n this powerful new video, Juliet Schor scrutinizes what she calls "the new consumerism"--a national phenomenon of upscale spending that is shaped and reinforced by a commercially-driven media system. She argues that "keeping up with the Joneses" is no longer enough for middle and upper-middle class Americans, many of whom become burdened with debilitating debt as they seek to emulate materialistic TV lifestyles.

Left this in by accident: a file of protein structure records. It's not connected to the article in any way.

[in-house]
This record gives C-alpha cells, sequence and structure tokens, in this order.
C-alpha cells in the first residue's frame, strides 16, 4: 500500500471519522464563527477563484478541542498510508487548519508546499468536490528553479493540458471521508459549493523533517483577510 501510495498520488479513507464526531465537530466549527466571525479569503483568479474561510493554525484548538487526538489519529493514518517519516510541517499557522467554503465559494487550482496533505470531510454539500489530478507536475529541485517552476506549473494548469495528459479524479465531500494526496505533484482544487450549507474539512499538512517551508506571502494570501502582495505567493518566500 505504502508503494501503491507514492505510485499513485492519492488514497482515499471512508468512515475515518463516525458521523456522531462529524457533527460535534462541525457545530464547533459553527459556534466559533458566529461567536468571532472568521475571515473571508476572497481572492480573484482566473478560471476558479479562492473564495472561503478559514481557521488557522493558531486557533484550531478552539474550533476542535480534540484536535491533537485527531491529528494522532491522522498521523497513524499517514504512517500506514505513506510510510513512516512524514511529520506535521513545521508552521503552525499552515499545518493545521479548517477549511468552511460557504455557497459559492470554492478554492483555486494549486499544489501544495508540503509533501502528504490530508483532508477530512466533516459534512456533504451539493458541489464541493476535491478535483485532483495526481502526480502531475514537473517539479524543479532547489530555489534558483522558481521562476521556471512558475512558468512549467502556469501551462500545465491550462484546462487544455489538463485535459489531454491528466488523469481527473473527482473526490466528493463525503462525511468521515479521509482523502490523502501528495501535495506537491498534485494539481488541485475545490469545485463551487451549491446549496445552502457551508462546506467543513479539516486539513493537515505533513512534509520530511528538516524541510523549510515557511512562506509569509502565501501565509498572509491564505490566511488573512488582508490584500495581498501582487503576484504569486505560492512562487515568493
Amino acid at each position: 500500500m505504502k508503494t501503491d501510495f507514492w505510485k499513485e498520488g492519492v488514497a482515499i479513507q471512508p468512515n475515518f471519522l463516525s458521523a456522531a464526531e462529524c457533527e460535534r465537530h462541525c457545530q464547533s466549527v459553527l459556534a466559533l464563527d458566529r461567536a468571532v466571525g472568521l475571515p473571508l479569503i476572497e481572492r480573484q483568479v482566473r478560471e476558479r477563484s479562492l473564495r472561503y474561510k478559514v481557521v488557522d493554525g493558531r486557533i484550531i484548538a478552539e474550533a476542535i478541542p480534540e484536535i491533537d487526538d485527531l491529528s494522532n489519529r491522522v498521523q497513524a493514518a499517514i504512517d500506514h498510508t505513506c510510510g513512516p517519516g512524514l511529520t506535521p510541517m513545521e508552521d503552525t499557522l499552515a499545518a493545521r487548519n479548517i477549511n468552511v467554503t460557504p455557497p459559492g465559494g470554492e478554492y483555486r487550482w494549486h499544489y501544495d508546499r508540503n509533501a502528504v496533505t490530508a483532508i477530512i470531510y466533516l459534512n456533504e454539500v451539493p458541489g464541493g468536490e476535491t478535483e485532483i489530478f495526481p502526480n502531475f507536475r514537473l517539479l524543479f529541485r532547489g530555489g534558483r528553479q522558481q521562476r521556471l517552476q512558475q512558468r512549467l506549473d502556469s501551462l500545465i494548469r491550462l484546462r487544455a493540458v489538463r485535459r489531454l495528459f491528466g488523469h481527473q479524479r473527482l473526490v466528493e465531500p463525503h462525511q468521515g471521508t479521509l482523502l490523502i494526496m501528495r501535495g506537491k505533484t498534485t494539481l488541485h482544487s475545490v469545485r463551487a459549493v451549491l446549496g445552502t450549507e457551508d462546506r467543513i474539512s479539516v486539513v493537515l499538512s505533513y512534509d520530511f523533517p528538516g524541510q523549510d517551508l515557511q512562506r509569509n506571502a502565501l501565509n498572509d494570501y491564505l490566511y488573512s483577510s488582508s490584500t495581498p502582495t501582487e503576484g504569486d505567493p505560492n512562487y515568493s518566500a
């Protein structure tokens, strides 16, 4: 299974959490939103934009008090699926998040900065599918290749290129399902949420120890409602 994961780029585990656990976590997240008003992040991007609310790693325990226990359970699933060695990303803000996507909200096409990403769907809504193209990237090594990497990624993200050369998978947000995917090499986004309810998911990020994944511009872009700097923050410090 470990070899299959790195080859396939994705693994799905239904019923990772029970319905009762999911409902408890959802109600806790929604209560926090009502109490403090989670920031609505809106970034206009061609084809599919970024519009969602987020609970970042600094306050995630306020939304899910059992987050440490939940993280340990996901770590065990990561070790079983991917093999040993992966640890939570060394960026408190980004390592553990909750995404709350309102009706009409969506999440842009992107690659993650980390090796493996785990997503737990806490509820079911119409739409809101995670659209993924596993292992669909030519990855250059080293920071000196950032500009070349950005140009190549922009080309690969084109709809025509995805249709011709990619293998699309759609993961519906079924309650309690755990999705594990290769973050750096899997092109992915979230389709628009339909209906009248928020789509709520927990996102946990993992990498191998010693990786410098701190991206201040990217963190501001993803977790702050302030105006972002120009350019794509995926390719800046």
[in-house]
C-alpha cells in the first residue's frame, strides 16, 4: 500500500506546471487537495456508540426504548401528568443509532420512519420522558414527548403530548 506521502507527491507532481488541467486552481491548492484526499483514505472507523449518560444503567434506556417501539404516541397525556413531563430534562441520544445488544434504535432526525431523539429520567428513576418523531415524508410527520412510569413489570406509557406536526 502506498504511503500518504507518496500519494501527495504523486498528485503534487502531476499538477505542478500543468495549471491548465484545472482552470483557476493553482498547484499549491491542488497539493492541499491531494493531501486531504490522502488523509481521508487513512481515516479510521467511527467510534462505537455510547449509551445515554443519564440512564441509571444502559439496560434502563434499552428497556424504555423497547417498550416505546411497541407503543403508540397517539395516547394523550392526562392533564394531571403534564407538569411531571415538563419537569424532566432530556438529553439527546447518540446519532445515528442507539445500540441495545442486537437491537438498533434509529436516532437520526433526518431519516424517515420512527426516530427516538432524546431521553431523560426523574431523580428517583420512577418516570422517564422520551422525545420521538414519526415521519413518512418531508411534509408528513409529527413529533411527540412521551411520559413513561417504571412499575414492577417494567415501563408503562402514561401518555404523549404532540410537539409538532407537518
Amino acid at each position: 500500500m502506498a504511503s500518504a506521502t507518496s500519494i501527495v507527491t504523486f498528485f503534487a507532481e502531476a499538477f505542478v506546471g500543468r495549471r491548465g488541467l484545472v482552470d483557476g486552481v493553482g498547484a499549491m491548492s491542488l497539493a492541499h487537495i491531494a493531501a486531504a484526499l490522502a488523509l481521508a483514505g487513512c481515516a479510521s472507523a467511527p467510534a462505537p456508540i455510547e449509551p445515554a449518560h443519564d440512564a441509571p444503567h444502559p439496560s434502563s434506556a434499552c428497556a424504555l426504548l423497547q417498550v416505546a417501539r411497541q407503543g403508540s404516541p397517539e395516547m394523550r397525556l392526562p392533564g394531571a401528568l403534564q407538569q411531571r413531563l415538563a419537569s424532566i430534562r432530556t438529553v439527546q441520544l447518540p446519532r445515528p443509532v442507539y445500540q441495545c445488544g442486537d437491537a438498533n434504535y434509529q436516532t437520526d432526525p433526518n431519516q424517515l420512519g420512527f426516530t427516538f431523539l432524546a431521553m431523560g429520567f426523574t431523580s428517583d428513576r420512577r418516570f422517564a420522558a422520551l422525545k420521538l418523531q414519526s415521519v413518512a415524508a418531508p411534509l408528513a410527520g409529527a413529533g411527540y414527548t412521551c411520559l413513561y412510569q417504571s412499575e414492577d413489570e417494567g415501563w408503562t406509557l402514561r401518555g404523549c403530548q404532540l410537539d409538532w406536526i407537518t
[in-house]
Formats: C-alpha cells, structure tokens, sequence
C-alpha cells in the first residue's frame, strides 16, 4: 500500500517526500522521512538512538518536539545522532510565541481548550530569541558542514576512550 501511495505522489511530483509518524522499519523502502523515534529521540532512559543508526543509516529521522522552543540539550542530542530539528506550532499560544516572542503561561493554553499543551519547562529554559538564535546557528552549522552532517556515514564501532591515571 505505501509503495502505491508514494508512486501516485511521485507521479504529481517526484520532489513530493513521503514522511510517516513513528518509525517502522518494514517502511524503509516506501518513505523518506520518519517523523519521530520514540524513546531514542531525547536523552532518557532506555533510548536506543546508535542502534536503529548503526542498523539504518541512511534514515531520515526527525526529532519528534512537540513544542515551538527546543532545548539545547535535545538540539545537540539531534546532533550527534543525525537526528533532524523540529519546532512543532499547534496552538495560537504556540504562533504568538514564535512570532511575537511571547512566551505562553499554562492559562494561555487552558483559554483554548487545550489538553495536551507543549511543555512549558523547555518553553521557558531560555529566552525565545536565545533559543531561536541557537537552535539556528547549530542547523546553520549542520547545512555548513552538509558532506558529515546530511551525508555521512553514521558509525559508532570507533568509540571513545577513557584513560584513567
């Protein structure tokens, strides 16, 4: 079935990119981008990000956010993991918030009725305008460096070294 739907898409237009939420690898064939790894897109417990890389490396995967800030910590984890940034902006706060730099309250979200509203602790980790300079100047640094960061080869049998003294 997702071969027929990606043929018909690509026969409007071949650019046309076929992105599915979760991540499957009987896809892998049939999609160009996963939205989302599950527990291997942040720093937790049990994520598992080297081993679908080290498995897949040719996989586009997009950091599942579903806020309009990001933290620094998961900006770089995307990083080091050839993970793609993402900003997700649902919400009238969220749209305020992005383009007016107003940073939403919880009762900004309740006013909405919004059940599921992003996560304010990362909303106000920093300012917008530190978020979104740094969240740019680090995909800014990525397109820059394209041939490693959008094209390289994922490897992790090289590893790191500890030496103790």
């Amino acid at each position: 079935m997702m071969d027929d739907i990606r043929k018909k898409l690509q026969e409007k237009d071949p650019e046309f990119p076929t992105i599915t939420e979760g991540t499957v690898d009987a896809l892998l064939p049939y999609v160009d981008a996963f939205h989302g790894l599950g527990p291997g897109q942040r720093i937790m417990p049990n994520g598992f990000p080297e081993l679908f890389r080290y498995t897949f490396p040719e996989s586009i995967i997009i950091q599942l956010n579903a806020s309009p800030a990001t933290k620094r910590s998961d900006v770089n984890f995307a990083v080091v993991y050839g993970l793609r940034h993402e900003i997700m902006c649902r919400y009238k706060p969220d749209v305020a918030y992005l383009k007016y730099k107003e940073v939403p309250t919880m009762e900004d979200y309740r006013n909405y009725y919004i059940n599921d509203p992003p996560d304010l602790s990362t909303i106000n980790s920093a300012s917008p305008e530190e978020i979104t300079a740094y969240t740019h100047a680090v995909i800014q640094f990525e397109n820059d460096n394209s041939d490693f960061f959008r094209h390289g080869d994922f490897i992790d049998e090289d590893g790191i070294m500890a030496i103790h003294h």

Drawing on her academic research, Schor explains the cultural forces that cause Americans to work longer hours and spend more than they can afford in order to participate in a consumption competition with others. The video illustrates with numerous examples how more and more products are being used as social communicators to demonstrate material success. The Overspent American challenges the inevitability of the consumer lifestyle by proposing alternatives to the work and spend cycle that has so many Americans feeling trapped and unfulfilled. The video draws attention to--and ultimately raises serious questions about--the costs (both financial and societal) of relentlessly searching for happiness and identity through consumption.